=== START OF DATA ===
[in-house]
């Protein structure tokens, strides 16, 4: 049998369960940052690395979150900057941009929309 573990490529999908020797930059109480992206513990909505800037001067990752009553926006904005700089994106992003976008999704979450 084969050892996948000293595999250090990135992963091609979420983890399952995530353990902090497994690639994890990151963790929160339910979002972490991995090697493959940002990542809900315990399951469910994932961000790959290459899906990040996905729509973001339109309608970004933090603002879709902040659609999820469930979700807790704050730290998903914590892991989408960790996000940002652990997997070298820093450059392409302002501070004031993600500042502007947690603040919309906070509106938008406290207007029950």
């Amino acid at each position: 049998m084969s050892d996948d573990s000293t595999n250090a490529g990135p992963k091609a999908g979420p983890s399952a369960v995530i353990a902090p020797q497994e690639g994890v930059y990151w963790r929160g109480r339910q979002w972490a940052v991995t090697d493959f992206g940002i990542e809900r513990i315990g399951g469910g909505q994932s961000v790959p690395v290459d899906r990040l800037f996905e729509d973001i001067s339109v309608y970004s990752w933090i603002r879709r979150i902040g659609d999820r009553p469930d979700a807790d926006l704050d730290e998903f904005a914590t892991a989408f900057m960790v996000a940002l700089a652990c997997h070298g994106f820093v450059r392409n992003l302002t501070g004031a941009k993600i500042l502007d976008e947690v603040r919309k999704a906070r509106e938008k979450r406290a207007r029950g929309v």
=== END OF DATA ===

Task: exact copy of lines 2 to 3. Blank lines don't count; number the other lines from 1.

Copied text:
């Protein structure tokens, strides 16, 4: 049998369960940052690395979150900057941009929309 573990490529999908020797930059109480992206513990909505800037001067990752009553926006904005700089994106992003976008999704979450 084969050892996948000293595999250090990135992963091609979420983890399952995530353990902090497994690639994890990151963790929160339910979002972490991995090697493959940002990542809900315990399951469910994932961000790959290459899906990040996905729509973001339109309608970004933090603002879709902040659609999820469930979700807790704050730290998903914590892991989408960790996000940002652990997997070298820093450059392409302002501070004031993600500042502007947690603040919309906070509106938008406290207007029950």
């Amino acid at each position: 049998m084969s050892d996948d573990s000293t595999n250090a490529g990135p992963k091609a999908g979420p983890s399952a369960v995530i353990a902090p020797q497994e690639g994890v930059y990151w963790r929160g109480r339910q979002w972490a940052v991995t090697d493959f992206g940002i990542e809900r513990i315990g399951g469910g909505q994932s961000v790959p690395v290459d899906r990040l800037f996905e729509d973001i001067s339109v309608y970004s990752w933090i603002r879709r979150i902040g659609d999820r009553p469930d979700a807790d926006l704050d730290e998903f904005a914590t892991a989408f900057m960790v996000a940002l700089a652990c997997h070298g994106f820093v450059r392409n992003l302002t501070g004031a941009k993600i500042l502007d976008e947690v603040r919309k999704a906070r509106e938008k979450r406290a207007r029950g929309v």